The Other McCain

"One should either write ruthlessly what one believes to be the truth, or else shut up." — Arthur Koestler

It Can’t Happen Here

Posted on | March 6, 2023 | 1 Comment

In a post about the new Netflix series Web of Make Believe: Death, Lies, and the Internet, Jeff Goldstein points out the essential difference between neo-Nazism and American conservatism, namely that conservatism has always emphasized individual liberty. Indeed, it might be said that the charter of conservatism can be found in the Constitution, where the Founders declare their intent to “secure the Blessings of Liberty to ourselves and our Posterity.” This is part of the reason why the conflation of conservatism with Nazism has always been false, the other reason — and this is not a trivial distinction — being that America is not Germany in the aftermath of World War I.

Anyone who has seriously studied the rise of the Third Reich has to understand this. The conditions that existed in Germany in the 1920s and ’30s were sui generis, a particular set of historical circumstances that never existed anywhere else at any other time. This is why neo-Nazism is always doomed to failure. The Hitler wannabees are wrong to believe they can replicate in America (or anywhere else) the astonishing events by which Hitler went from being a fringe figure to being the all-powerful leader of what was, in 1939, the world’s greatest military power.

Neo-Nazis are fools and, however dangerous their folly may be — no matter how many acts of criminal terrorism they may commit — there is no real possibility that they will organize a “Fourth Reich.”

Once you realize this, you recognize that left-wing rhetoric warning about the danger posed by the “far right” is as deluded as the hateful nonsense spewed by Jew-hating kooks. The lucrative hustle of the SPLC, sniffing out allegedly dangerous “extremism” everywhere, depends on the fallacy that such extremists are (or could be) the harbingers of a future genocidal dictatorship in America: “It could happen here!”

Well, actually, no it can’t if, by “it,” you mean Nazi Germany.

Some people seem unable to deal with more than one thought at the same time, and thus cannot reconcile two realities: (a) there are dangerous “far right” kooks in America, but (b) they’re not going to take over the country. The incessant fear-mongering of the SPLC — a scam, a hustle, a racket — is wildly out of proportion to the size of the actual threat posed by neo-Nazis and their ilk. As I recently pointed out, the Anti-Defamation League’s most recent report on extremist violence found that the number of deaths from such incidents has declined sharply, from 78 in 2016 to 25 in 2022. In a nation where there are more than 22,000 homicides annually, the “extremist” threat is a statistical blip.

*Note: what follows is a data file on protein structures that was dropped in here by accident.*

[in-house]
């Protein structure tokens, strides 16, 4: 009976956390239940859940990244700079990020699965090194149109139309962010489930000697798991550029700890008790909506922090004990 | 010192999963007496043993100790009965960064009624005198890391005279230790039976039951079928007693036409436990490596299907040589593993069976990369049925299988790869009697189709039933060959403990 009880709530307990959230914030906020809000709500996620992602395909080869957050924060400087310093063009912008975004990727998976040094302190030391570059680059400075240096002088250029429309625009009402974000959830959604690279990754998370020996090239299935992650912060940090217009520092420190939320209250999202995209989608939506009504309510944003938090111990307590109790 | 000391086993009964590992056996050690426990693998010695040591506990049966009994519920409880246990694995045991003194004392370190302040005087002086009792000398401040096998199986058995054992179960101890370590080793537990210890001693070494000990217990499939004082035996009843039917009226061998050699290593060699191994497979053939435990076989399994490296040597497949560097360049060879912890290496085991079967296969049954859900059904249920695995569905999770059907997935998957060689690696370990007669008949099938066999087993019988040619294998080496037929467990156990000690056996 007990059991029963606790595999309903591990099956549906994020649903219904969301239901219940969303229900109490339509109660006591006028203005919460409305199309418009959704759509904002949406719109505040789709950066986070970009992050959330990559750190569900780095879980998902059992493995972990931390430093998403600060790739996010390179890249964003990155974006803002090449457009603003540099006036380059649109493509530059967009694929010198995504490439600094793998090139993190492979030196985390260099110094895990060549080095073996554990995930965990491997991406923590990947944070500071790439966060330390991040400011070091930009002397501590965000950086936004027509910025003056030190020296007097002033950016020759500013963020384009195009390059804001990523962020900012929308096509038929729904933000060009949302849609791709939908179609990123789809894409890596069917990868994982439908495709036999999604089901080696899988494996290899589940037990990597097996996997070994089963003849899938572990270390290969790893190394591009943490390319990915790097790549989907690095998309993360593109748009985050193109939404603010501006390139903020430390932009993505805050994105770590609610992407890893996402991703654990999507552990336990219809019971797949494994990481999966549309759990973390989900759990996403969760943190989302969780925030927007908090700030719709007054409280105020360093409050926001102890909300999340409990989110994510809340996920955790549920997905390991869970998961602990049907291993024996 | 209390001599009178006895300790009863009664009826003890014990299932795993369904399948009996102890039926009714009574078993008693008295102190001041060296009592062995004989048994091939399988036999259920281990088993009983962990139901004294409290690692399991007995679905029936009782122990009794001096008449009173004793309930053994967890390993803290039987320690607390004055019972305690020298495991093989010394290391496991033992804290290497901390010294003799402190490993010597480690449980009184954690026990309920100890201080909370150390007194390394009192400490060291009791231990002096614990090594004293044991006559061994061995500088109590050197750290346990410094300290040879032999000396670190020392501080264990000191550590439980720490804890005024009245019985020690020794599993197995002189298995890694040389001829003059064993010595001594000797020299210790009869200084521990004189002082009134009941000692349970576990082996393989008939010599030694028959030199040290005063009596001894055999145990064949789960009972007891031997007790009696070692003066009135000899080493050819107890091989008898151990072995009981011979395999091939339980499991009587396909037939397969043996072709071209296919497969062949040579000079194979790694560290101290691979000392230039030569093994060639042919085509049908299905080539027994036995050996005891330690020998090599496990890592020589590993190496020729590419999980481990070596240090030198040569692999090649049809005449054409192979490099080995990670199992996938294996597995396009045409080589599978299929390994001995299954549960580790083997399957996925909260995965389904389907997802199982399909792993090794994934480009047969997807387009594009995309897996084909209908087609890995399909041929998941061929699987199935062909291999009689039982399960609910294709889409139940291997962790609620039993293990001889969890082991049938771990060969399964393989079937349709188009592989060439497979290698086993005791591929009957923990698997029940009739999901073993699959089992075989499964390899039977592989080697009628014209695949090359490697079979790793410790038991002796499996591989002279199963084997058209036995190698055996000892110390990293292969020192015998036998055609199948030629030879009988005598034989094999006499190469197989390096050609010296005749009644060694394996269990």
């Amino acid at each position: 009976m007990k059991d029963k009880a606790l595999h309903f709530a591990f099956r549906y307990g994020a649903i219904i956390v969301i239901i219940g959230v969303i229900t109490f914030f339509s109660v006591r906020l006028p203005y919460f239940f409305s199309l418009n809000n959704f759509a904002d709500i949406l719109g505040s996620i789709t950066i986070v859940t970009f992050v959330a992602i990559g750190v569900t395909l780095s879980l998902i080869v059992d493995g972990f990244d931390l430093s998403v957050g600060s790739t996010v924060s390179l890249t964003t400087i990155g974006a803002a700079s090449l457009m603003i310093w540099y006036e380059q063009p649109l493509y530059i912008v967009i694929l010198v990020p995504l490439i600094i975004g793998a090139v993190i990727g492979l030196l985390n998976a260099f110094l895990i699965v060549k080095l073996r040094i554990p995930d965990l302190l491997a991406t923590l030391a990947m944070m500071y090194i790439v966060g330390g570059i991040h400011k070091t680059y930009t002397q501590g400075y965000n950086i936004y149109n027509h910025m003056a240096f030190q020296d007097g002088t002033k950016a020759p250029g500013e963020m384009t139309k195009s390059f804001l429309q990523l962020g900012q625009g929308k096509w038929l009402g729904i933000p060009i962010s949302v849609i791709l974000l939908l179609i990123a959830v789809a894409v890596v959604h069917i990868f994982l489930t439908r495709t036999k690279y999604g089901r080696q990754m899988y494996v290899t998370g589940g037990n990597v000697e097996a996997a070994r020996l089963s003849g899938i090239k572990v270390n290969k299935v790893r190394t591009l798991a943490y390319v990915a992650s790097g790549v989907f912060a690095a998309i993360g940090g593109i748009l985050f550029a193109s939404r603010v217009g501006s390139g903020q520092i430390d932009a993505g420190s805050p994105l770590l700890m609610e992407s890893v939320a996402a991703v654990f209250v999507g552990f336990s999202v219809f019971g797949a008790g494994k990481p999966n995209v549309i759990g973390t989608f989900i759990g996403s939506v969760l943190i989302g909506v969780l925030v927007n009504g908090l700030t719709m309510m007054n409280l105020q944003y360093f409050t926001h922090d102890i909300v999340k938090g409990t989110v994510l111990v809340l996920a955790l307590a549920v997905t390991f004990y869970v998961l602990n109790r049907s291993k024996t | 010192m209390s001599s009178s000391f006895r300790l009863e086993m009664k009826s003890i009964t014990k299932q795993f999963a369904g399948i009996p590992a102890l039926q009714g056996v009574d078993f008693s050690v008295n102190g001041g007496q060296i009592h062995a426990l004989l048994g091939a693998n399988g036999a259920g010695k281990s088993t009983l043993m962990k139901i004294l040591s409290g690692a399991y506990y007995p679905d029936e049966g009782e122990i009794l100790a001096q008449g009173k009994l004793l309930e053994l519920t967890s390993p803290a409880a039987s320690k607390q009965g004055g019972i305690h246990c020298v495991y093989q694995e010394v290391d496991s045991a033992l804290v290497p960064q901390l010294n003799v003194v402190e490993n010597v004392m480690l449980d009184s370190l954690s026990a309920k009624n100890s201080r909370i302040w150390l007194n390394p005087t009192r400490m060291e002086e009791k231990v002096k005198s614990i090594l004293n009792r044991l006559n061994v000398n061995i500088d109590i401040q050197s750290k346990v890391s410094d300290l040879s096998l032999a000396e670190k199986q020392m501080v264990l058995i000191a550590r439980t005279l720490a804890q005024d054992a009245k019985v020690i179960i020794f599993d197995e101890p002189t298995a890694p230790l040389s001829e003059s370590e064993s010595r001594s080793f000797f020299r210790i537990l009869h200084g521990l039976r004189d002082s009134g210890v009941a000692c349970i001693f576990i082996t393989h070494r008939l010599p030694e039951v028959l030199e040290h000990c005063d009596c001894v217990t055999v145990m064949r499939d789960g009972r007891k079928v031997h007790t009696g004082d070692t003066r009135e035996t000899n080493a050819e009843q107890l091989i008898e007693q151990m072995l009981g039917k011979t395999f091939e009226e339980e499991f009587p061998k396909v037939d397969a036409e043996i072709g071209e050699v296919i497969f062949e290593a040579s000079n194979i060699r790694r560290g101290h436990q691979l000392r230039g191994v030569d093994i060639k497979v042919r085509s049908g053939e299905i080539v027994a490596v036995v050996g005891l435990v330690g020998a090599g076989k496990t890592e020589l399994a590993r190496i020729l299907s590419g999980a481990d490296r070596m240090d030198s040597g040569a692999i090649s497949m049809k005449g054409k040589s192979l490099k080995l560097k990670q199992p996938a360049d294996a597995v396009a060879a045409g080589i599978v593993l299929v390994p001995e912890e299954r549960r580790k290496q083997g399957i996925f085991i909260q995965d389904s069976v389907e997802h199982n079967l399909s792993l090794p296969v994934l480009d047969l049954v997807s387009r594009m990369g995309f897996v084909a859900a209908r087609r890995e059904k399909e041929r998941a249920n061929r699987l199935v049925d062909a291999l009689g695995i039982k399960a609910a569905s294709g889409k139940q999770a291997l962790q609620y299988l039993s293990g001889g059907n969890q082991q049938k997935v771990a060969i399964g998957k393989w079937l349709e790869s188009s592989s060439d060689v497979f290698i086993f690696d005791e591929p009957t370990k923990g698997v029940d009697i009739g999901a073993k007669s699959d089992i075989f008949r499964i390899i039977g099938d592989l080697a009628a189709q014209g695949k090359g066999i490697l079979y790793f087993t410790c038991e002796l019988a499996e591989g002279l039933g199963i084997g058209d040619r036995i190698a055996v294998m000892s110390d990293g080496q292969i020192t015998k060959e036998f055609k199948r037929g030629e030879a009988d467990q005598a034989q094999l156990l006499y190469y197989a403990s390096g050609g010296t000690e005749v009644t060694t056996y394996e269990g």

The way the SPLC and other such “hate” hustlers are able to keep up the scare is by expanding their purview to include as threats various groups and individuals who have never advocated or engaged in violent activity. Go ask the Family Research Council where this tactic can lead — Floyd Lee Corkins showed up with a pistol at FRC headquarters after the SPLC named them as a “hate group” for their opposition to same-sex marriage.

To repeat: Some people can’t handle two thoughts simultaneously. People may advocate viewpoints that we disagree with — viewpoints which may, in some sense, be characterized as “hate” — without representing a threat of terroristic violence. This important distinction is frequently lost in discussions of “hate,” where it is used as a pretext for “deplatforming” people whose only crime is expressing opinions that offend liberals. There was never any reason to blame FRC for violence against homosexuals (or anyone else) but, in labeling them a “hate group,” the SPLC made this conservative 501(c)3 the target of actual violence by a deranged gay man. This business of conflating conservatism with “hate” is not accidental, of course. The SPLC did not make an innocent error; they are a partisan political organization, founded by a Democrat fundraiser, and dedicated to silencing opposition to the Democratic Party and its policy agenda. Every honest and intelligent person knows this.